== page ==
PETER LAWWELL was quite emotional. It was April 21 2021, just two months before he completed 18 years of service as chief executive of Celtic.

Author Alex Gordon was in the CEO’s office at Celtic Park that crisp, grey afternoon.

He recalls: “We were chatting about his incredible journey at the club. I had met Peter for the first time in January 1996 when we were both on the Benefit Committee for Mike Galloway, the player whose career had so cruelly ended in a car crash in August the previous year while he had been on loan at Leicester City.

DOUBLE TAKE…Celtic powerbrokers Dermot Desmond and Peter Lawwell.

“There were many late-night meetings at the ground back then. I recall it was a cruel winter, but the committee members, with QC Len Murray as chairman, conscientiously turned up to put together a game for Mike to bring some financial aid for the player.

“I telephoned Kenny Dalglish, who was Director of Football at Blackburn Rovers at the time, to enquire about his availability for the match scheduled on Sunday March 3. He promised to get back to me once he had looked at his schedule. The following day, he called me on my mobile.

“Kenny was as good as his word. He agreed to play for an All-Stars Eleven against the current team. The match duly went ahead, around 30,000 fans turned out for a good cause.

“Like everyone else involved back then, Peter was a committed Celtic fan. No-one would have dared to envisage what was around the corner for the man who was entrusted with the finances for Mike.

“So, a quarter of a century later, as I shared a pot of tea and some digestive biscuits in his office, we were reminiscing about our first meeting and how life had taken some strange twists and turns.

“There was a knock at the door. A secretary handed in a brown paper carrier bag.

THAT’S MY BHOY…Peter Lawwell with skipper Scott Brown after Celtic’s sixth successive title on their way to a record-equalling nine.

“Unannounced, a fan had dropped off a small gift for the CEO who, in that instant, momentarily allowed his veil to drop. The contribution had been clearly well received. It was an unguarded split-second and I could see how much the kind and impromptu gesture meant to him.

“It was a fleeting, unrehearsed circumstance, no cameras to catch the moment. In that brief occurrence, Peter Lawwell realised how much an anonymous supporter had appreciated his work at the club.”

Naturally, there were bumps to be confronted on such an extraordinary odyssey and the season of 2020/21 was one of the most wretched in the history of the club. There were some over-reactions and recriminations that did not shed a kind light on anyone.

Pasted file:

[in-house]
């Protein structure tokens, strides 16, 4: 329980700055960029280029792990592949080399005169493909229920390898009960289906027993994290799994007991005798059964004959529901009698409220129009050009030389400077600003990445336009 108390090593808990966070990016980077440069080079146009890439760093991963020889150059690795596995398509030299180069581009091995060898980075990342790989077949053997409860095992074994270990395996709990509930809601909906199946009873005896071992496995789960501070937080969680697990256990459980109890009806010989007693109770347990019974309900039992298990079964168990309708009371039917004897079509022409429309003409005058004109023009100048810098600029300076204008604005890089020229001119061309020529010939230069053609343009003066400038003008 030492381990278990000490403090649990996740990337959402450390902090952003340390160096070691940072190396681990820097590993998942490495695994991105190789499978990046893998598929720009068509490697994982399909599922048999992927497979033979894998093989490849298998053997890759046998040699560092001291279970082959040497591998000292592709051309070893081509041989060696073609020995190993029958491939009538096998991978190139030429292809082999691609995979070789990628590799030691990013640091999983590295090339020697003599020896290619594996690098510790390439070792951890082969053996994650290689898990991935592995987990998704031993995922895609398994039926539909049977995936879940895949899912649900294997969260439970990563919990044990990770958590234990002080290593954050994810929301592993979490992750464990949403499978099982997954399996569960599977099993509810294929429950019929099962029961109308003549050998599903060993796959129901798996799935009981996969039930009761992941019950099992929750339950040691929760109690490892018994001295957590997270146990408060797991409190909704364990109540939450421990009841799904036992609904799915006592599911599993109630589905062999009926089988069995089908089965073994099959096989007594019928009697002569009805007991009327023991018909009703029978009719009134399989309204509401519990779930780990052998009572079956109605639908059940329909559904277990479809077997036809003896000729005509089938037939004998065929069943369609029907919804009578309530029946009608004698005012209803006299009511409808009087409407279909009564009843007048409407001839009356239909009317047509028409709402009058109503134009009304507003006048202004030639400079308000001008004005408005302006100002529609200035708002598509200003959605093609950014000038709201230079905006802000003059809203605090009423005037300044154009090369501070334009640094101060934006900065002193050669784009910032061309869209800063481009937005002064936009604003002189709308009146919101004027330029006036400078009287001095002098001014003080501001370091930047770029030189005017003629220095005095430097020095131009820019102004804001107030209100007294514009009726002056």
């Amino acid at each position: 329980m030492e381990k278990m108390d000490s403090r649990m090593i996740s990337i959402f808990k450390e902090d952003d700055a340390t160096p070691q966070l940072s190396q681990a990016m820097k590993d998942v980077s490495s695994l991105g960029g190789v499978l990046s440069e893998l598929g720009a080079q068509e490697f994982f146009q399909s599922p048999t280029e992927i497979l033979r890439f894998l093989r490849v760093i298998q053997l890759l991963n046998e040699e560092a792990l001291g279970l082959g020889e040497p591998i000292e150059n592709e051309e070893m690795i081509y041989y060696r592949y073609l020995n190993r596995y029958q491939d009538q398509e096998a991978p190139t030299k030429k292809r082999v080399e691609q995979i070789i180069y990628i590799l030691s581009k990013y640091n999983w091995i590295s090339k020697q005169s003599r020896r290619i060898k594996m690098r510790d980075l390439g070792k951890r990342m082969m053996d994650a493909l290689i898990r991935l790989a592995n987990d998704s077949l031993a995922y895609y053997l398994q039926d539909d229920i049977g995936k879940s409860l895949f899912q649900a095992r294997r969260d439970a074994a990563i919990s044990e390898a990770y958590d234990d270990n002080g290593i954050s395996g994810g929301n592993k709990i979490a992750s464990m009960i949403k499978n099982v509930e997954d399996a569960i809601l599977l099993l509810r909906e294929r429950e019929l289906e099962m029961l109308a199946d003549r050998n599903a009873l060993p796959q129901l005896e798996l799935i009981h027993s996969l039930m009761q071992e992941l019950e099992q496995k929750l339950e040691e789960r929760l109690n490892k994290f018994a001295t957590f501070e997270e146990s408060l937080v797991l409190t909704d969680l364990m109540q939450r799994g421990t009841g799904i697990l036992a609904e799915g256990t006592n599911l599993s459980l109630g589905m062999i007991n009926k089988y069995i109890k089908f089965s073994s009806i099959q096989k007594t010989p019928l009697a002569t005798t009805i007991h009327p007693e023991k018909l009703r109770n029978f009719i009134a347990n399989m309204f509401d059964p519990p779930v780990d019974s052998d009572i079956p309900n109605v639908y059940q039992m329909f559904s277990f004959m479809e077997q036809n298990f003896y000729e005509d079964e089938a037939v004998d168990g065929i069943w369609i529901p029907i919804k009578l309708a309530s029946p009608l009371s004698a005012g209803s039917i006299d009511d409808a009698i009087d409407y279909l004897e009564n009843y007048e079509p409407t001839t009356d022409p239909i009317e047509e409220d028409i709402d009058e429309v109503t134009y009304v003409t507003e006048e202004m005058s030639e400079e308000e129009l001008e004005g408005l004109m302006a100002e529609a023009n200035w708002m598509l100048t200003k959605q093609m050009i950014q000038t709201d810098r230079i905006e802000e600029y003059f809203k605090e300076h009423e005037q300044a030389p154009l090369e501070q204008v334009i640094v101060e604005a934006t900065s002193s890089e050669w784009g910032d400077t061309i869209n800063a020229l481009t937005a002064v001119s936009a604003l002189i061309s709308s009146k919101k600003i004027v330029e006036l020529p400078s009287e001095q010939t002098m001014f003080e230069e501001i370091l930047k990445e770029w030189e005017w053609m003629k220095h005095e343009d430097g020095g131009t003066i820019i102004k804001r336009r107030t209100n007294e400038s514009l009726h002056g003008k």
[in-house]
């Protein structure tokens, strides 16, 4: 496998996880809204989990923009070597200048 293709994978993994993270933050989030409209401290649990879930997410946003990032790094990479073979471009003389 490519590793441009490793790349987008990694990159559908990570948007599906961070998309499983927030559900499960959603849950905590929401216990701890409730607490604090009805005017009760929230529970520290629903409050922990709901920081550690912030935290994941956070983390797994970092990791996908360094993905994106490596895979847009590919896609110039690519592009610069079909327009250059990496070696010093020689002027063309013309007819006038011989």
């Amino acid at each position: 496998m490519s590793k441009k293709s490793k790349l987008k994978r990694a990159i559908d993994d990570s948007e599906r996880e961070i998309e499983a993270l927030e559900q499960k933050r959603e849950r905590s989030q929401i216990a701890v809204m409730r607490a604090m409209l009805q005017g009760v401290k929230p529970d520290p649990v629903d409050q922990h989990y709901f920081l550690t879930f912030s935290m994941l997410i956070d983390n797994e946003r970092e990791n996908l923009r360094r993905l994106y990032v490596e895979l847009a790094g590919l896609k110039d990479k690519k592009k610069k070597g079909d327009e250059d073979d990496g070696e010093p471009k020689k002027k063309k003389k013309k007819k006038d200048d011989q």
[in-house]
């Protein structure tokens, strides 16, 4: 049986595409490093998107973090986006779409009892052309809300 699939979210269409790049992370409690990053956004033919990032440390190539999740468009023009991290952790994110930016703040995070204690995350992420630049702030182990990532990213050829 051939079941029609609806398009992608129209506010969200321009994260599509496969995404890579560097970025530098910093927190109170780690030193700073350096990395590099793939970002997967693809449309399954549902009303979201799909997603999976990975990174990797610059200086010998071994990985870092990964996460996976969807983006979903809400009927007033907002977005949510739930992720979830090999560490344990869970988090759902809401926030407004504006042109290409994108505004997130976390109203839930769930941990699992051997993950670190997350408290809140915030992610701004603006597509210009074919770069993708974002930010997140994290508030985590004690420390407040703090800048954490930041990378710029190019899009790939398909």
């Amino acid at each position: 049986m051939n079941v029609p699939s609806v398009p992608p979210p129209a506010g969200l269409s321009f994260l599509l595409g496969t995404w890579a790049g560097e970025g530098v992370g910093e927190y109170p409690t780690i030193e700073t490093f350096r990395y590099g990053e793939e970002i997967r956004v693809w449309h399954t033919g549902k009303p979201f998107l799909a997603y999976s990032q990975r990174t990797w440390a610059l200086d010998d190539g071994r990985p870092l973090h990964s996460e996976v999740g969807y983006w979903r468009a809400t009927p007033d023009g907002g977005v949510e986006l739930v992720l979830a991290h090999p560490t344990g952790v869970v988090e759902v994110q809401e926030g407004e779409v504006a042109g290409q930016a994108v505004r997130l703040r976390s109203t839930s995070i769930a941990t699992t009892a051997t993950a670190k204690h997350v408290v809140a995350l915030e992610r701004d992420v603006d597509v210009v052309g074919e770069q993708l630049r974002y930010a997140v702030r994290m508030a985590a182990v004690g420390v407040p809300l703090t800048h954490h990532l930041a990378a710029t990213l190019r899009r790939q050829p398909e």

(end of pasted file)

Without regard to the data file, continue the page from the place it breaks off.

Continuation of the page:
We were all monumentally disappointed on how that campaign played out. None more so than the club’s chief executive.

Gordon added: “I am well aware of things Peter has done for those among the Celtic family. I know he has gone out of his way to assist former players, for instance, but he would not thank me if I ever went into print about these deeds.

“They were done in his own time away from the glare of publicity. He never solicited applause for these endeavours.

A WATCHING BRIEF…Peter Lawwell prepares to take his seat for a game against St Mirren in Paisley in 2020.

“At the same time, Peter has never sought to deflect criticism. I know of several instances when he accepted the culpability for incidents which had nothing to do with him.

“His intellect and decency would not allow him to point fingers. Presidents and Prime Ministers would ruthlessly sacrifice trusted aides in such circumstances. That was not a route Lawwell would consider travelling.

“He would absorb the ill-advised comments and respond: ‘What is best for Celtic?’ And the matter would be closed.”

The same Peter Lawwell sat in the Hampden stand last Sunday as chairman of the club after returning to succeed the retiring Ian Bankier at the turn of the year.

The League Cup was handed to Callum McGregor after the well-merited 2-1 triumph over their Ibrox opponents and, once again, no-one could have blamed the Celtic chairman for allowing himself a quiet smile.

FLASHBACK…Peter Lawwell with Benefit Committee chairman Len Murray and author Alex Gordon on the evening they presented the cheque to Mike Galloway in 1996.

There were no blaring headlines to trumpet the achievement, but the victory marked Lawwell’s personal THIRTIETH trophy success since he came on board as successor to Ian McLeod as chief executive in 2003.

He presided over twenty-nine trophies in his 18 years as CEO – including thirteen titles, the phenomenal quadruple treble and the last 16 of the Champions League on three occasions.

The thirtieth honour was achieved at the national stadium on a bright, brisk February afternoon and the considerable feat went unnoticed among the celebrations. It was a day for manager Ange Postecoglou, his players, backroom staff and the supporters to bask in the exhilarating afterglow of another trophy success.

Peter Lawwell would not have wanted it any other way.

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